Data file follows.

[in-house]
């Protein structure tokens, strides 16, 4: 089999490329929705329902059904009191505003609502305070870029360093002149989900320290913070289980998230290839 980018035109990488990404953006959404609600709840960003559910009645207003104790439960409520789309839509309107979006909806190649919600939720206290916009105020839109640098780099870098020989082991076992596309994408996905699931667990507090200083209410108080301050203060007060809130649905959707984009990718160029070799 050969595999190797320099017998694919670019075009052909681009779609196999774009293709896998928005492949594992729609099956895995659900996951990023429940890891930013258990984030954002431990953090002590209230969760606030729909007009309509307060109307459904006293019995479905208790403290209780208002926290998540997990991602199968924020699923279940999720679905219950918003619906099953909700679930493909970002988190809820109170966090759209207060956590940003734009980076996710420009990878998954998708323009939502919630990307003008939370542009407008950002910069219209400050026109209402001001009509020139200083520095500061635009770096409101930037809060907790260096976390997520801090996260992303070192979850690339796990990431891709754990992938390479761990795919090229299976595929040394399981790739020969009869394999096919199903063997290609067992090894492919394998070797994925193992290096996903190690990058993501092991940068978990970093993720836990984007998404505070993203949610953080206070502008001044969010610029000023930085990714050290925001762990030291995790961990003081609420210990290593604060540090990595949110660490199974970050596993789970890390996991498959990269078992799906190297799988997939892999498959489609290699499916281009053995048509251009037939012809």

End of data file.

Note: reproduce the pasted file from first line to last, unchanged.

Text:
[in-house]
């Protein structure tokens, strides 16, 4: 089999490329929705329902059904009191505003609502305070870029360093002149989900320290913070289980998230290839 980018035109990488990404953006959404609600709840960003559910009645207003104790439960409520789309839509309107979006909806190649919600939720206290916009105020839109640098780099870098020989082991076992596309994408996905699931667990507090200083209410108080301050203060007060809130649905959707984009990718160029070799 050969595999190797320099017998694919670019075009052909681009779609196999774009293709896998928005492949594992729609099956895995659900996951990023429940890891930013258990984030954002431990953090002590209230969760606030729909007009309509307060109307459904006293019995479905208790403290209780208002926290998540997990991602199968924020699923279940999720679905219950918003619906099953909700679930493909970002988190809820109170966090759209207060956590940003734009980076996710420009990878998954998708323009939502919630990307003008939370542009407008950002910069219209400050026109209402001001009509020139200083520095500061635009770096409101930037809060907790260096976390997520801090996260992303070192979850690339796990990431891709754990992938390479761990795919090229299976595929040394399981790739020969009869394999096919199903063997290609067992090894492919394998070797994925193992290096996903190690990058993501092991940068978990970093993720836990984007998404505070993203949610953080206070502008001044969010610029000023930085990714050290925001762990030291995790961990003081609420210990290593604060540090990595949110660490199974970050596993789970890390996991498959990269078992799906190297799988997939892999498959489609290699499916281009053995048509251009037939012809």